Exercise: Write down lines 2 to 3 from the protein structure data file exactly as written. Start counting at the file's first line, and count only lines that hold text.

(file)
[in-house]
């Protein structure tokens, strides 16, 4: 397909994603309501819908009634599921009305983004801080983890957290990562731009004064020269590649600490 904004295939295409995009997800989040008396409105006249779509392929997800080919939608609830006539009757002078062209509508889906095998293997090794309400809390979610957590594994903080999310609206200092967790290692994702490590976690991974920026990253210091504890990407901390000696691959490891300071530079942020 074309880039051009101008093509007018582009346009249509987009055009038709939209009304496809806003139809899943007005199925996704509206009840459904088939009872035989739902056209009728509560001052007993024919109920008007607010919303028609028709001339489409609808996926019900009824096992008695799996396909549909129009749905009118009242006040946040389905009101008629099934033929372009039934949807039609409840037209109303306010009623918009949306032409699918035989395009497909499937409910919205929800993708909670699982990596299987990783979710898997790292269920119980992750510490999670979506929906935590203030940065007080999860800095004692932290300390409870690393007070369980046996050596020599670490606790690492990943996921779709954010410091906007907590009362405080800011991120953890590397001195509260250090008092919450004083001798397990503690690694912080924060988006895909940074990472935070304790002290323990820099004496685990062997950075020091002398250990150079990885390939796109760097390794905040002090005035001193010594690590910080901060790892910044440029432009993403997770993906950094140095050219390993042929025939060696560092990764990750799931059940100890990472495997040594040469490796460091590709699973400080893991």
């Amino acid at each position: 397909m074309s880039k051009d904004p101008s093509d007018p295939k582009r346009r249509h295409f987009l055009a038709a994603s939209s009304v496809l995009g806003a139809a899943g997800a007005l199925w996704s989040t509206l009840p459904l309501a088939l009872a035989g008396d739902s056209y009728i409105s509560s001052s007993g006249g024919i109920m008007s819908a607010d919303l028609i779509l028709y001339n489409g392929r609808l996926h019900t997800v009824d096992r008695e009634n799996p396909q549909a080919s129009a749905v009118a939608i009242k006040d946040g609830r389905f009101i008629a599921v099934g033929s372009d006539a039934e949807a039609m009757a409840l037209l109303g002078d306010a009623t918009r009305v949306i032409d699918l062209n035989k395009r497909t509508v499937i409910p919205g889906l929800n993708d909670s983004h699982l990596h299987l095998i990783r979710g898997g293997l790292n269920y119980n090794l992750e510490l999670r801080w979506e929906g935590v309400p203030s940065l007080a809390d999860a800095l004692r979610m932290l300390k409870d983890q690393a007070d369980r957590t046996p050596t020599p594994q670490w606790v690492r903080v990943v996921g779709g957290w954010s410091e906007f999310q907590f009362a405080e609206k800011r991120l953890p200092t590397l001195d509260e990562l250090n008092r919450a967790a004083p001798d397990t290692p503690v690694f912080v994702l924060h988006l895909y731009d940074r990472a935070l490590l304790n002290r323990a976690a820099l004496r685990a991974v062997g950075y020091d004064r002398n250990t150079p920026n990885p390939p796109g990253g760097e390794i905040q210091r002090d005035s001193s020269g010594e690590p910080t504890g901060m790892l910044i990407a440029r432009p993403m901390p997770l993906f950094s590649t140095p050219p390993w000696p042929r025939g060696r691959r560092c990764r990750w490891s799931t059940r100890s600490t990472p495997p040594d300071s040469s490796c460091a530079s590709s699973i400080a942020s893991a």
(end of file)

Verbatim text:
């Protein structure tokens, strides 16, 4: 397909994603309501819908009634599921009305983004801080983890957290990562731009004064020269590649600490 904004295939295409995009997800989040008396409105006249779509392929997800080919939608609830006539009757002078062209509508889906095998293997090794309400809390979610957590594994903080999310609206200092967790290692994702490590976690991974920026990253210091504890990407901390000696691959490891300071530079942020 074309880039051009101008093509007018582009346009249509987009055009038709939209009304496809806003139809899943007005199925996704509206009840459904088939009872035989739902056209009728509560001052007993024919109920008007607010919303028609028709001339489409609808996926019900009824096992008695799996396909549909129009749905009118009242006040946040389905009101008629099934033929372009039934949807039609409840037209109303306010009623918009949306032409699918035989395009497909499937409910919205929800993708909670699982990596299987990783979710898997790292269920119980992750510490999670979506929906935590203030940065007080999860800095004692932290300390409870690393007070369980046996050596020599670490606790690492990943996921779709954010410091906007907590009362405080800011991120953890590397001195509260250090008092919450004083001798397990503690690694912080924060988006895909940074990472935070304790002290323990820099004496685990062997950075020091002398250990150079990885390939796109760097390794905040002090005035001193010594690590910080901060790892910044440029432009993403997770993906950094140095050219390993042929025939060696560092990764990750799931059940100890990472495997040594040469490796460091590709699973400080893991």
């Amino acid at each position: 397909m074309s880039k051009d904004p101008s093509d007018p295939k582009r346009r249509h295409f987009l055009a038709a994603s939209s009304v496809l995009g806003a139809a899943g997800a007005l199925w996704s989040t509206l009840p459904l309501a088939l009872a035989g008396d739902s056209y009728i409105s509560s001052s007993g006249g024919i109920m008007s819908a607010d919303l028609i779509l028709y001339n489409g392929r609808l996926h019900t997800v009824d096992r008695e009634n799996p396909q549909a080919s129009a749905v009118a939608i009242k006040d946040g609830r389905f009101i008629a599921v099934g033929s372009d006539a039934e949807a039609m009757a409840l037209l109303g002078d306010a009623t918009r009305v949306i032409d699918l062209n035989k395009r497909t509508v499937i409910p919205g889906l929800n993708d909670s983004h699982l990596h299987l095998i990783r979710g898997g293997l790292n269920y119980n090794l992750e510490l999670r801080w979506e929906g935590v309400p203030s940065l007080a809390d999860a800095l004692r979610m932290l300390k409870d983890q690393a007070d369980r957590t046996p050596t020599p594994q670490w606790v690492r903080v990943v996921g779709g957290w954010s410091e906007f999310q907590f009362a405080e609206k800011r991120l953890p200092t590397l001195d509260e990562l250090n008092r919450a967790a004083p001798d397990t290692p503690v690694f912080v994702l924060h988006l895909y731009d940074r990472a935070l490590l304790n002290r323990a976690a820099l004496r685990a991974v062997g950075y020091d004064r002398n250990t150079p920026n990885p390939p796109g990253g760097e390794i905040q210091r002090d005035s001193s020269g010594e690590p910080t504890g901060m790892l910044i990407a440029r432009p993403m901390p997770l993906f950094s590649t140095p050219p390993w000696p042929r025939g060696r691959r560092c990764r990750w490891s799931t059940r100890s600490t990472p495997p040594d300071s040469s490796c460091a530079s590709s699973i400080a942020s893991a």